22. Side view from above Front view Rear view Starting and maintaining phonation • Adduction: vocal processes of arytenoids moved together (lateral cricoarytenoid,interarytenoid muscles) • This brings the vocal folds together, thus closing the glottis

  23. Side view from above Front view Rear view Pitch control • Increasing pitch: contracting cricothyroid muscle: pulls front of cricoid up towards thyroid, so back of cricoid moves down and back, taking arytenoids with it and stretching/tensing vfs  vibrate faster • vocalis – shortens/thickens & tenses vocal folds

  24. Side view from above Front view Rear view Pitch control • Increasing pitch: contracting cricothyroid muscle: pulls front of cricoid up towards thyroid, so back of cricoid moves down and back, taking arytenoids with it and stretching/tensing vfs  vibrate faster • vocalis – shortens/thickens and tenses vocal folds (complex adjustments to length, tension, thickness & medial compression)

  25. Voice qualities • Primarily laryngeal and respiratory • Classification systems vary from very simple e.g. creak - modal - breathy, to very complex • Reasons for variation: • physiological: laryngeal physiology is poorly understood, partly because there are so many degrees of freedom (different combinations of controlling factors) • perceptual and functional: multiple factors, often with multiple functions (e.g. Laver) Ladefoged (2001)Vowels and consonants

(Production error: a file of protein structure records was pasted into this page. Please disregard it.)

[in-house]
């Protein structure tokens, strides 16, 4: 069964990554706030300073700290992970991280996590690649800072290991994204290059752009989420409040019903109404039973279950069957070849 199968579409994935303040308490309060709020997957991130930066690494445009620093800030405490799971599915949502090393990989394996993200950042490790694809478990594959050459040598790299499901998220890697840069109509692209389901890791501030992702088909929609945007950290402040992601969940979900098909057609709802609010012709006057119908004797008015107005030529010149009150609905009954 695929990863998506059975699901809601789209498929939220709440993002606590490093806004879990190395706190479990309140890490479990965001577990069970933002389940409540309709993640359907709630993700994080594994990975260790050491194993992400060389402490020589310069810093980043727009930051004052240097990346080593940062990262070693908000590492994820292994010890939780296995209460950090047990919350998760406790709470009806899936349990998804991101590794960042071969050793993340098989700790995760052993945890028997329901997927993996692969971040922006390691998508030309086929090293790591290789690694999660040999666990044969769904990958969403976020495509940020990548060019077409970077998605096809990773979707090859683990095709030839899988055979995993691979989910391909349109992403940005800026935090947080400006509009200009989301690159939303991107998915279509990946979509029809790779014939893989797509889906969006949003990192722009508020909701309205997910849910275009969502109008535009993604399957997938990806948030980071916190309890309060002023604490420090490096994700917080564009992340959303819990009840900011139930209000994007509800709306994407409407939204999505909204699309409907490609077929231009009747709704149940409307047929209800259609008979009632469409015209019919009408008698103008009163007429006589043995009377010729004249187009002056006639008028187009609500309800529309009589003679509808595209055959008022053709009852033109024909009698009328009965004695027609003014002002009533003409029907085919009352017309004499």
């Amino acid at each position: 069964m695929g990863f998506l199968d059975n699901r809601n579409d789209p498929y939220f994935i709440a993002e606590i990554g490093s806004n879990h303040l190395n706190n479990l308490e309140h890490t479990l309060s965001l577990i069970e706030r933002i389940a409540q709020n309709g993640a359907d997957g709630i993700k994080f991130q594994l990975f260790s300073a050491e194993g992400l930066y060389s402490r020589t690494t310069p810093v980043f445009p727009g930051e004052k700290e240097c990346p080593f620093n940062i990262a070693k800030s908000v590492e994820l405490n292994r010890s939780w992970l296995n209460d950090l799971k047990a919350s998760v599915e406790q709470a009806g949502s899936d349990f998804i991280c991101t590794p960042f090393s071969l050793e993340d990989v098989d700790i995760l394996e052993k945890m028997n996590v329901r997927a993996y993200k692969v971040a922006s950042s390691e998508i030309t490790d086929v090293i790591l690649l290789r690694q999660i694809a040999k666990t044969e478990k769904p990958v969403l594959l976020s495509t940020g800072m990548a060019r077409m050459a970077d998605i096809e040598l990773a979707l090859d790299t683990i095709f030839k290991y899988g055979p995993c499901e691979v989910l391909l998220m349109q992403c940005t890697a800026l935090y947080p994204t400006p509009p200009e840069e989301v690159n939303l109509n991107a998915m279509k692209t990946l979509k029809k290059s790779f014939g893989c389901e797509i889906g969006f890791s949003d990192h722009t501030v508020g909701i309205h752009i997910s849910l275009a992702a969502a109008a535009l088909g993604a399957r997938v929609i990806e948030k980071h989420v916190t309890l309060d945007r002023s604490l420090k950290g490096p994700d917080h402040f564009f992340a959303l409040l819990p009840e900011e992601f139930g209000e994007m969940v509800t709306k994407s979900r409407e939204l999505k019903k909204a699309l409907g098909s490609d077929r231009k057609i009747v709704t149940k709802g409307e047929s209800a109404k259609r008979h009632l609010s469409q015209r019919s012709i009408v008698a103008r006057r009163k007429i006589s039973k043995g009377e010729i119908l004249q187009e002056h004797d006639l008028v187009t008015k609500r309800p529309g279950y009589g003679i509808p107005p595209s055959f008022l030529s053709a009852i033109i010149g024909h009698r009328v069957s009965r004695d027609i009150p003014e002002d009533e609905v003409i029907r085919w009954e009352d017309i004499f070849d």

26. Communicative uses of voice quality Cultural: some cultures have distinctive voice qualities (start noticing if you haven’t already) Indexical: part of an individual’s characteristic speech patterns Communicative function: • controlling conversation cf. ‘so’, ‘I think’, ‘and’ • conveying affect (emotion) Phonetic roles: ‘segmental’ and ‘prosodic’ • underpin all the above

  27. Vocal fold nodules Sulcus vocalis (vocal fold scar) Pathological disordersof vocal fold vibration or breathing e.g. • neural: e.g. paralysis, spastic dysphonia → incomplete closure →breathy →quiet; usually high pitch; or harsh if tense. Parkinson’s → immobile + tremor, quiet, restricted pitch range (often high), hoarse • viral laryngitis → oedema, dryness → hoarse, or silent • habitual abuse (shouting, smoking) → hoarse, harsh • physical damage to the folds (nodules, polyps, scars....): incomplete closure + irregular vibration → breathy, hoarse, low volume